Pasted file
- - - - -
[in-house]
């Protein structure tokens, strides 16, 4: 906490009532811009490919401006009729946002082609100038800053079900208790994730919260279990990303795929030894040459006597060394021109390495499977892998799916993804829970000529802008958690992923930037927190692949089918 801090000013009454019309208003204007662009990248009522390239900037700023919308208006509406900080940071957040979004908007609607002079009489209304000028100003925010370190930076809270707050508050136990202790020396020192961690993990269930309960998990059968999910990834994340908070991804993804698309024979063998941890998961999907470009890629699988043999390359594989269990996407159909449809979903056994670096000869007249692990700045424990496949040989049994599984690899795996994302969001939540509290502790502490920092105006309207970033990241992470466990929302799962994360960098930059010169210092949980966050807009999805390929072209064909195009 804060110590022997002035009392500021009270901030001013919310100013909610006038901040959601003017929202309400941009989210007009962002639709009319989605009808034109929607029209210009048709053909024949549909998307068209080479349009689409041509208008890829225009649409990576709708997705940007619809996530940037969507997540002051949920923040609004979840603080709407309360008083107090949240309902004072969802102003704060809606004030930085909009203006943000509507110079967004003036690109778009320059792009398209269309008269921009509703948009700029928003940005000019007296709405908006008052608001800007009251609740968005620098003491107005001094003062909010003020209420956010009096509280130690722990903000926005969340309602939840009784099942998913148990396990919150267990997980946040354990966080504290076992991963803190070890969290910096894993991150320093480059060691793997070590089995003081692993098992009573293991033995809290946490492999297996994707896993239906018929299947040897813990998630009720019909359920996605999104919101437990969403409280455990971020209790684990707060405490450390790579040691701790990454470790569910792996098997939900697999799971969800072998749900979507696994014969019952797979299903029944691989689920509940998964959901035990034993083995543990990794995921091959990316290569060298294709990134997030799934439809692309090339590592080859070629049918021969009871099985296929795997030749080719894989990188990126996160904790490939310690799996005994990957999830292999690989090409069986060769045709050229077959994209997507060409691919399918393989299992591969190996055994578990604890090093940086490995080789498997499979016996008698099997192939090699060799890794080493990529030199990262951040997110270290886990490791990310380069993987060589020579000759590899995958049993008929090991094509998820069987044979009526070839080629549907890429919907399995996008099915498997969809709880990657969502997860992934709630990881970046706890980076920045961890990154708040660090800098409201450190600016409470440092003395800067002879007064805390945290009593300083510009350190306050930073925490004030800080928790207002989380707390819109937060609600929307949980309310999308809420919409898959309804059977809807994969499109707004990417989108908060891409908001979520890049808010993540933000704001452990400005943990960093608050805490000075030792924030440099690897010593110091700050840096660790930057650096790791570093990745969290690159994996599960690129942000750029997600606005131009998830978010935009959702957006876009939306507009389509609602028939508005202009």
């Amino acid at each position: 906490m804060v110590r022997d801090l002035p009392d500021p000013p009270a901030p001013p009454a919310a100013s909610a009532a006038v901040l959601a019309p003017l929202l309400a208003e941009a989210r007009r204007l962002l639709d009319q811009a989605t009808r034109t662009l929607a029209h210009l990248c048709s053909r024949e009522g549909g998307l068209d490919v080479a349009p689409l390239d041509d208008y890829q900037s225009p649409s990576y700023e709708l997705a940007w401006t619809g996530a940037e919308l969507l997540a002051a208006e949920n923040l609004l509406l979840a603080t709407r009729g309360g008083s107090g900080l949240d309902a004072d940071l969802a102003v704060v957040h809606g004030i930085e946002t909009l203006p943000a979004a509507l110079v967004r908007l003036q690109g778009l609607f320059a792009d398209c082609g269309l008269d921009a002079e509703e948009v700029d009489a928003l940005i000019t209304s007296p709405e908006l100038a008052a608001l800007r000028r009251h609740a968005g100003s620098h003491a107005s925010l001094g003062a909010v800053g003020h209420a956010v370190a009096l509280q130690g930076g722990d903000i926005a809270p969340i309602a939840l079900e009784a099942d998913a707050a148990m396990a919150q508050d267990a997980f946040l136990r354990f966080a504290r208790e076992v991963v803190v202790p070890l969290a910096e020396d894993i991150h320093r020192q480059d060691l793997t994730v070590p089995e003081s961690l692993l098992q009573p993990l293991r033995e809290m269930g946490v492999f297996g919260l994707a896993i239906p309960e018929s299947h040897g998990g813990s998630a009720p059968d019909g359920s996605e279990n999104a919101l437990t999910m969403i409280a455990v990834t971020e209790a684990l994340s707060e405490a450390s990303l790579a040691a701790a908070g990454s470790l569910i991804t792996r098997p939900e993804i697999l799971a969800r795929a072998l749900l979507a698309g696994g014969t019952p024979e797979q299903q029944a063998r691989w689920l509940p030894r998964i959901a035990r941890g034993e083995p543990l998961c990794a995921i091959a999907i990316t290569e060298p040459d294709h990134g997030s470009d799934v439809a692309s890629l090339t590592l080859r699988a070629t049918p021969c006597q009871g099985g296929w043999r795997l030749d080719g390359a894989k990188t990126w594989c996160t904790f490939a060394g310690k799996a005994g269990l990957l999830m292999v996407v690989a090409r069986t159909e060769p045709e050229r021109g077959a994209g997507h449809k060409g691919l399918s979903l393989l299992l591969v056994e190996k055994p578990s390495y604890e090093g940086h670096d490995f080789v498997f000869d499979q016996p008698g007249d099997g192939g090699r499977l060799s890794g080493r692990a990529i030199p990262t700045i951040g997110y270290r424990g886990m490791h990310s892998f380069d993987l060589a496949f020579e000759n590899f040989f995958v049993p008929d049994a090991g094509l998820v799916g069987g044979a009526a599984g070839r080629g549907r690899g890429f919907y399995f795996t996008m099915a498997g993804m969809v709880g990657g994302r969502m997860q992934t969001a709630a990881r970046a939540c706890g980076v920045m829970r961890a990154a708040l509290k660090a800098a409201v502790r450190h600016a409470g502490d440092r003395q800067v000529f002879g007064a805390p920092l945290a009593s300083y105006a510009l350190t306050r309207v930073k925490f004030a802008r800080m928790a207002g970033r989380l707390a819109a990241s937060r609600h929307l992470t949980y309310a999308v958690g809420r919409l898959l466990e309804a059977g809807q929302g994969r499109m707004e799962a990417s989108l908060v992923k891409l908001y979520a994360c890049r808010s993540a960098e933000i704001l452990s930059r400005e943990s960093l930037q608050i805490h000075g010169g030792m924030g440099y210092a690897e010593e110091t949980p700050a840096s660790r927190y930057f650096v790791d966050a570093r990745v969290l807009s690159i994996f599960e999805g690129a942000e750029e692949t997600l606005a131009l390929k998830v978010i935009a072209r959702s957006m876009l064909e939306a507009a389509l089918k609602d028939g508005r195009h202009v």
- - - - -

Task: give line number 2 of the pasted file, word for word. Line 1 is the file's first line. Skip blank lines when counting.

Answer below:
């Protein structure tokens, strides 16, 4: 906490009532811009490919401006009729946002082609100038800053079900208790994730919260279990990303795929030894040459006597060394021109390495499977892998799916993804829970000529802008958690992923930037927190692949089918 801090000013009454019309208003204007662009990248009522390239900037700023919308208006509406900080940071957040979004908007609607002079009489209304000028100003925010370190930076809270707050508050136990202790020396020192961690993990269930309960998990059968999910990834994340908070991804993804698309024979063998941890998961999907470009890629699988043999390359594989269990996407159909449809979903056994670096000869007249692990700045424990496949040989049994599984690899795996994302969001939540509290502790502490920092105006309207970033990241992470466990929302799962994360960098930059010169210092949980966050807009999805390929072209064909195009 804060110590022997002035009392500021009270901030001013919310100013909610006038901040959601003017929202309400941009989210007009962002639709009319989605009808034109929607029209210009048709053909024949549909998307068209080479349009689409041509208008890829225009649409990576709708997705940007619809996530940037969507997540002051949920923040609004979840603080709407309360008083107090949240309902004072969802102003704060809606004030930085909009203006943000509507110079967004003036690109778009320059792009398209269309008269921009509703948009700029928003940005000019007296709405908006008052608001800007009251609740968005620098003491107005001094003062909010003020209420956010009096509280130690722990903000926005969340309602939840009784099942998913148990396990919150267990997980946040354990966080504290076992991963803190070890969290910096894993991150320093480059060691793997070590089995003081692993098992009573293991033995809290946490492999297996994707896993239906018929299947040897813990998630009720019909359920996605999104919101437990969403409280455990971020209790684990707060405490450390790579040691701790990454470790569910792996098997939900697999799971969800072998749900979507696994014969019952797979299903029944691989689920509940998964959901035990034993083995543990990794995921091959990316290569060298294709990134997030799934439809692309090339590592080859070629049918021969009871099985296929795997030749080719894989990188990126996160904790490939310690799996005994990957999830292999690989090409069986060769045709050229077959994209997507060409691919399918393989299992591969190996055994578990604890090093940086490995080789498997499979016996008698099997192939090699060799890794080493990529030199990262951040997110270290886990490791990310380069993987060589020579000759590899995958049993008929090991094509998820069987044979009526070839080629549907890429919907399995996008099915498997969809709880990657969502997860992934709630990881970046706890980076920045961890990154708040660090800098409201450190600016409470440092003395800067002879007064805390945290009593300083510009350190306050930073925490004030800080928790207002989380707390819109937060609600929307949980309310999308809420919409898959309804059977809807994969499109707004990417989108908060891409908001979520890049808010993540933000704001452990400005943990960093608050805490000075030792924030440099690897010593110091700050840096660790930057650096790791570093990745969290690159994996599960690129942000750029997600606005131009998830978010935009959702957006876009939306507009389509609602028939508005202009």